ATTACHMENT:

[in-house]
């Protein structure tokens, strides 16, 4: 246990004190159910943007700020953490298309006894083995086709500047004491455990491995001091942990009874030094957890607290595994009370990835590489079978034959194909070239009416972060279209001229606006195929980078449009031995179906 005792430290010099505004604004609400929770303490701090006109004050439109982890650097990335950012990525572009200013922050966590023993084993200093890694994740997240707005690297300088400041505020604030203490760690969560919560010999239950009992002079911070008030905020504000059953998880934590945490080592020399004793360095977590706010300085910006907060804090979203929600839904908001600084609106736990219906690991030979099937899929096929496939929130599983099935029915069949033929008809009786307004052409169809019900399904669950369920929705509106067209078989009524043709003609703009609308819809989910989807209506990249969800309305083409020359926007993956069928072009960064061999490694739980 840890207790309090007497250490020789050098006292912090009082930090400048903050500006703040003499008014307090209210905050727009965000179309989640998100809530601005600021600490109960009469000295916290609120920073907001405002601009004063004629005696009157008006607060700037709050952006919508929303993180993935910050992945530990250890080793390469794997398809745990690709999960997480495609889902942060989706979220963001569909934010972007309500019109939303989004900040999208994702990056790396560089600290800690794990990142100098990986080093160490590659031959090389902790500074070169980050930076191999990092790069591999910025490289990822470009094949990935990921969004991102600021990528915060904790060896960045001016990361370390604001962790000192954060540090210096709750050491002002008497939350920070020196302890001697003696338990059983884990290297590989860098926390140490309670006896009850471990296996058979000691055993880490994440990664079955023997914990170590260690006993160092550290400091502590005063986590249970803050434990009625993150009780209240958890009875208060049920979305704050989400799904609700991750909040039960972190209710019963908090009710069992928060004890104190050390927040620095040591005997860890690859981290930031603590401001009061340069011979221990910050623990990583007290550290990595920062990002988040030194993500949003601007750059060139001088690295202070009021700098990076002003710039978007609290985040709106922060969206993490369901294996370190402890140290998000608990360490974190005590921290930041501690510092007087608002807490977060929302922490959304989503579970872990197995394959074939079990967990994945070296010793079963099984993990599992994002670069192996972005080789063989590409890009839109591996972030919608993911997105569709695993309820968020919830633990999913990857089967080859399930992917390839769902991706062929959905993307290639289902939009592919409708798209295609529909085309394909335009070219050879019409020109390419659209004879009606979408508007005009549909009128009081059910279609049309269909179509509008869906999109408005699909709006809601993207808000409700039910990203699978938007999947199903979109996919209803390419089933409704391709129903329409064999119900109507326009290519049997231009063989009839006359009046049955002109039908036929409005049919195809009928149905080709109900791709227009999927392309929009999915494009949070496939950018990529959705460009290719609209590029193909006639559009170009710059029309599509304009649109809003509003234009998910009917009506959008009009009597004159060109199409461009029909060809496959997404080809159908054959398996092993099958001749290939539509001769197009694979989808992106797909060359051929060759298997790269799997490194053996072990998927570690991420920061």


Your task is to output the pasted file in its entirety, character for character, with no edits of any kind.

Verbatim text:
[in-house]
């Protein structure tokens, strides 16, 4: 246990004190159910943007700020953490298309006894083995086709500047004491455990491995001091942990009874030094957890607290595994009370990835590489079978034959194909070239009416972060279209001229606006195929980078449009031995179906 005792430290010099505004604004609400929770303490701090006109004050439109982890650097990335950012990525572009200013922050966590023993084993200093890694994740997240707005690297300088400041505020604030203490760690969560919560010999239950009992002079911070008030905020504000059953998880934590945490080592020399004793360095977590706010300085910006907060804090979203929600839904908001600084609106736990219906690991030979099937899929096929496939929130599983099935029915069949033929008809009786307004052409169809019900399904669950369920929705509106067209078989009524043709003609703009609308819809989910989807209506990249969800309305083409020359926007993956069928072009960064061999490694739980 840890207790309090007497250490020789050098006292912090009082930090400048903050500006703040003499008014307090209210905050727009965000179309989640998100809530601005600021600490109960009469000295916290609120920073907001405002601009004063004629005696009157008006607060700037709050952006919508929303993180993935910050992945530990250890080793390469794997398809745990690709999960997480495609889902942060989706979220963001569909934010972007309500019109939303989004900040999208994702990056790396560089600290800690794990990142100098990986080093160490590659031959090389902790500074070169980050930076191999990092790069591999910025490289990822470009094949990935990921969004991102600021990528915060904790060896960045001016990361370390604001962790000192954060540090210096709750050491002002008497939350920070020196302890001697003696338990059983884990290297590989860098926390140490309670006896009850471990296996058979000691055993880490994440990664079955023997914990170590260690006993160092550290400091502590005063986590249970803050434990009625993150009780209240958890009875208060049920979305704050989400799904609700991750909040039960972190209710019963908090009710069992928060004890104190050390927040620095040591005997860890690859981290930031603590401001009061340069011979221990910050623990990583007290550290990595920062990002988040030194993500949003601007750059060139001088690295202070009021700098990076002003710039978007609290985040709106922060969206993490369901294996370190402890140290998000608990360490974190005590921290930041501690510092007087608002807490977060929302922490959304989503579970872990197995394959074939079990967990994945070296010793079963099984993990599992994002670069192996972005080789063989590409890009839109591996972030919608993911997105569709695993309820968020919830633990999913990857089967080859399930992917390839769902991706062929959905993307290639289902939009592919409708798209295609529909085309394909335009070219050879019409020109390419659209004879009606979408508007005009549909009128009081059910279609049309269909179509509008869906999109408005699909709006809601993207808000409700039910990203699978938007999947199903979109996919209803390419089933409704391709129903329409064999119900109507326009290519049997231009063989009839006359009046049955002109039908036929409005049919195809009928149905080709109900791709227009999927392309929009999915494009949070496939950018990529959705460009290719609209590029193909006639559009170009710059029309599509304009649109809003509003234009998910009917009506959008009009009597004159060109199409461009029909060809496959997404080809159908054959398996092993099958001749290939539509001769197009694979989808992106797909060359051929060759298997790269799997490194053996072990998927570690991420920061």